Workshop Offers ‘Production-Sized’ Chemistry Experience
Chemistry at the Michigan State University Bioeconomy Institute in Holland, Mich., comes in all sizes, from a beakerful of biofuel in one of the facility’s many modern laboratories, to giant batches of it in the 4,000-liter reactor/stills in its pilot plant. And every spring, a small group of ‘students’ – entrepreneurs, teachers, and chemical industry professionals, as well as college students – in the week-long “Lab Bench to Pilot Plant” workshop, get to handle all of it.
The workshop effectively joins the institute’s dual mission of education and economic development by introducing experienced and novice lab chemists to the practical challenges of the scaling-up process, helping them to understand green chemistry in a very real setting.
According to Devinda Pankaja Wijewardena, a chemical engineering junior from Michigan State, “The class … gave me an insight into how I could bridge the differences between research and development when I am working on research in the future, as there are numerous differences in processes when a product is carried from the lab and developed into a commercially viable product.”
Another Michigan State chemical engineering student who participated in 2016, sophomore Mark Elinski, valued the experience in terms of preparing him for a role in industry. “This was my first time doing chemistry outside of a laboratory setting on a large industrial scale,” he says. “I loved working with all of the industrial equipment, and scaling up chemical processes is what many chemical engineers do on a daily basis. The workshop gave me a good taste of what my future career could look like.”
Along with an emphasis on safety, keeping meticulous batch records, and the importance of checking and double-checking details throughout the process, the workshop gives the participants a healthy respect for the sheer size of production in a chemical plant.
“I was mostly surprised – and impressed – with the size and complexity of the pilot plant,” says Eliniski. “All of the gas and waste lines were like a maze around the plant, and the reactors we worked with were massive. I was also surprised at how reactants and products are pumped around the industrial facility.”
He contrasts the pilot plant scale-up with his lab experience. “In a lab, you can just pour one beaker of reactants into another and mix them with a glass rod. In an industrial plant, reactants have to be sucked from large drums into the huge reactors with a vacuum. Then, the reactants can be mixed with large agitators at the bottom of the reactors.”
One of this year’s participants, Michael Seymour, professor of chemistry at nearby Hope College, couldn’t agree more. “While I have participated in and taught many hands-on workshops, the scale and scope of this workshop were quite different. The concept of adding a reactant using a graduated cylinder in the academic lab versus adding a 55-gallon drum of reactant in the plant took on real meaning after actually transferring a drum of reagent into a 4000-liter reactor.”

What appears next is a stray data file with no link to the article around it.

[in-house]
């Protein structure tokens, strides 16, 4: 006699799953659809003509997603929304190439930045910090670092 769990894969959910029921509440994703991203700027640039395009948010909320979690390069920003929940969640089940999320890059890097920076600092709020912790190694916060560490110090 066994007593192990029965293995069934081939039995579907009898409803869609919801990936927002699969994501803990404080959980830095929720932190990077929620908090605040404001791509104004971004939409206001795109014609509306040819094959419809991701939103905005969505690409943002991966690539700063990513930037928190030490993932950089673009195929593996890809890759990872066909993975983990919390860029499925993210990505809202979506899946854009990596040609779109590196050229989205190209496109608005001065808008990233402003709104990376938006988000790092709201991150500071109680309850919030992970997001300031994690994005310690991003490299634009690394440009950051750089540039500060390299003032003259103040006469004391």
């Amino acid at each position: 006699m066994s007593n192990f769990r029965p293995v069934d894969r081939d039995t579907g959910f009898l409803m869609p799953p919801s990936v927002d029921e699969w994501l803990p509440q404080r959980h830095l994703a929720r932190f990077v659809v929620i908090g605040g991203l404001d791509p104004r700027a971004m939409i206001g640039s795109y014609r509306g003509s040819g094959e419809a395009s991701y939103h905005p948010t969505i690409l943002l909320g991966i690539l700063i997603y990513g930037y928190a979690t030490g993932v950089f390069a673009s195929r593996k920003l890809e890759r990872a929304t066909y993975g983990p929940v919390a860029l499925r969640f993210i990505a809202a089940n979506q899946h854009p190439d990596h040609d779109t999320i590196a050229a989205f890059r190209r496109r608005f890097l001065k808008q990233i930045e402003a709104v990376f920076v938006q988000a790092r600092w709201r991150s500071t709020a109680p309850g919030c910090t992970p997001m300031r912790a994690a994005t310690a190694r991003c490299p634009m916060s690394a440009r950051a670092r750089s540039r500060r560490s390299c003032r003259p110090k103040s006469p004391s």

As a college teacher himself, Seymour appreciated the opportunity to be on the other side of the bench. “It seemed to be a good mix of lab work and classroom presentations,” he says. “All the presenters and team leaders were well prepared and enthusiastic about working with us.”
Al Jensen, pilot plant manager and a team leader for the workshop, says that seven years ago, when the operations staff first developed the curriculum, none of the veteran operations staff had ever taught a course before. “I think it has been an opportunity for us to step out of our comfort zones and become teachers. I am sure that I speak for all of us who are involved, that it is something we look forward to now, and enjoy the interaction with participants.”
Support for Economic Progress
Jensen also emphasizes that class participants need “to see the real, practical challenges that it takes to make money in the industry.” And he should know: His pilot plant is only a classroom for one week a year – the rest of the time it is a very real environment for established companies and striving entrepreneurs who have come to the institute for its academic and industry expertise.
In conjunction with West Michigan’s economic development organization, Lakeshore Advantage, the institute has fostered several successful projects since it was donated to MSU by Pfizer in 2009, scaling up more than 20 different technologies from the lab to the pilot plant. Some of the companies that have had projects at the facility include DuPont, Genomatica, Verdezyne, OPX BIO, Amyris, Novozymes, Marrone Bio Innovations, Metabolix, and Tepha Medical Devices.
In recognition of institute’s potential to support economic growth, in 2011 the MSU Bioeconomy Institute received one of six national grants for an “i6 Green Challenge” Proof of Concept Center. Along with Lakeshore Advantage, the NewNorth Center for Design, and the Prima Civitas Foundation, the institute provided several types of business services for emerging companies over the years of the grant.